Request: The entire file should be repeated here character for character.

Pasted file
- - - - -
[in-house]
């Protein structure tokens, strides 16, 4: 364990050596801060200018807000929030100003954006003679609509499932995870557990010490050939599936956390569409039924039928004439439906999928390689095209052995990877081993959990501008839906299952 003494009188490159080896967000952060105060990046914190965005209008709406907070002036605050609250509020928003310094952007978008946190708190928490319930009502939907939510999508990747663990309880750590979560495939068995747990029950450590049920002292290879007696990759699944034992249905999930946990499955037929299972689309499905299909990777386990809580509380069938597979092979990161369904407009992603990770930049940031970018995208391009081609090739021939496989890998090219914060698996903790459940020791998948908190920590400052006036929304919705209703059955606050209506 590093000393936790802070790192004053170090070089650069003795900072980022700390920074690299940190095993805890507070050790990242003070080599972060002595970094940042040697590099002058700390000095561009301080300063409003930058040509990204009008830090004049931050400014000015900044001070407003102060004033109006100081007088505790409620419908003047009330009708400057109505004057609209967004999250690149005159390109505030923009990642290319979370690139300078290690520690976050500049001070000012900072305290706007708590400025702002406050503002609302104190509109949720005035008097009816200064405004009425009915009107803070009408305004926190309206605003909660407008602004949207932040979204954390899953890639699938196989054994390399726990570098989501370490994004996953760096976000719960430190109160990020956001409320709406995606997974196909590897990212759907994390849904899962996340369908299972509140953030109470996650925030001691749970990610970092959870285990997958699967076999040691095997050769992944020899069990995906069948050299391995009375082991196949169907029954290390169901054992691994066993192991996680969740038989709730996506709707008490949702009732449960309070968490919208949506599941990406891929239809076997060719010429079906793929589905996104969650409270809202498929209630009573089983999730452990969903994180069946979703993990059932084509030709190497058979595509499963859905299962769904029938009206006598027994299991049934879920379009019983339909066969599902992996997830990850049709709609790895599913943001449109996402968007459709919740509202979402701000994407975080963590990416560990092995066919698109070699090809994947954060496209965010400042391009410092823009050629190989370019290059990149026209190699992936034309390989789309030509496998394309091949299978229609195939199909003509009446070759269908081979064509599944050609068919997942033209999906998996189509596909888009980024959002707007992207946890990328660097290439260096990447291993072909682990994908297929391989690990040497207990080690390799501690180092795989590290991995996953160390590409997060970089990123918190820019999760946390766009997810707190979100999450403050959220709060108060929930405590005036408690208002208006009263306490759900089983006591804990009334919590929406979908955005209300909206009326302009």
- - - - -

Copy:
[in-house]
């Protein structure tokens, strides 16, 4: 364990050596801060200018807000929030100003954006003679609509499932995870557990010490050939599936956390569409039924039928004439439906999928390689095209052995990877081993959990501008839906299952 003494009188490159080896967000952060105060990046914190965005209008709406907070002036605050609250509020928003310094952007978008946190708190928490319930009502939907939510999508990747663990309880750590979560495939068995747990029950450590049920002292290879007696990759699944034992249905999930946990499955037929299972689309499905299909990777386990809580509380069938597979092979990161369904407009992603990770930049940031970018995208391009081609090739021939496989890998090219914060698996903790459940020791998948908190920590400052006036929304919705209703059955606050209506 590093000393936790802070790192004053170090070089650069003795900072980022700390920074690299940190095993805890507070050790990242003070080599972060002595970094940042040697590099002058700390000095561009301080300063409003930058040509990204009008830090004049931050400014000015900044001070407003102060004033109006100081007088505790409620419908003047009330009708400057109505004057609209967004999250690149005159390109505030923009990642290319979370690139300078290690520690976050500049001070000012900072305290706007708590400025702002406050503002609302104190509109949720005035008097009816200064405004009425009915009107803070009408305004926190309206605003909660407008602004949207932040979204954390899953890639699938196989054994390399726990570098989501370490994004996953760096976000719960430190109160990020956001409320709406995606997974196909590897990212759907994390849904899962996340369908299972509140953030109470996650925030001691749970990610970092959870285990997958699967076999040691095997050769992944020899069990995906069948050299391995009375082991196949169907029954290390169901054992691994066993192991996680969740038989709730996506709707008490949702009732449960309070968490919208949506599941990406891929239809076997060719010429079906793929589905996104969650409270809202498929209630009573089983999730452990969903994180069946979703993990059932084509030709190497058979595509499963859905299962769904029938009206006598027994299991049934879920379009019983339909066969599902992996997830990850049709709609790895599913943001449109996402968007459709919740509202979402701000994407975080963590990416560990092995066919698109070699090809994947954060496209965010400042391009410092823009050629190989370019290059990149026209190699992936034309390989789309030509496998394309091949299978229609195939199909003509009446070759269908081979064509599944050609068919997942033209999906998996189509596909888009980024959002707007992207946890990328660097290439260096990447291993072909682990994908297929391989690990040497207990080690390799501690180092795989590290991995996953160390590409997060970089990123918190820019999760946390766009997810707190979100999450403050959220709060108060929930405590005036408690208002208006009263306490759900089983006591804990009334919590929406979908955005209300909206009326302009």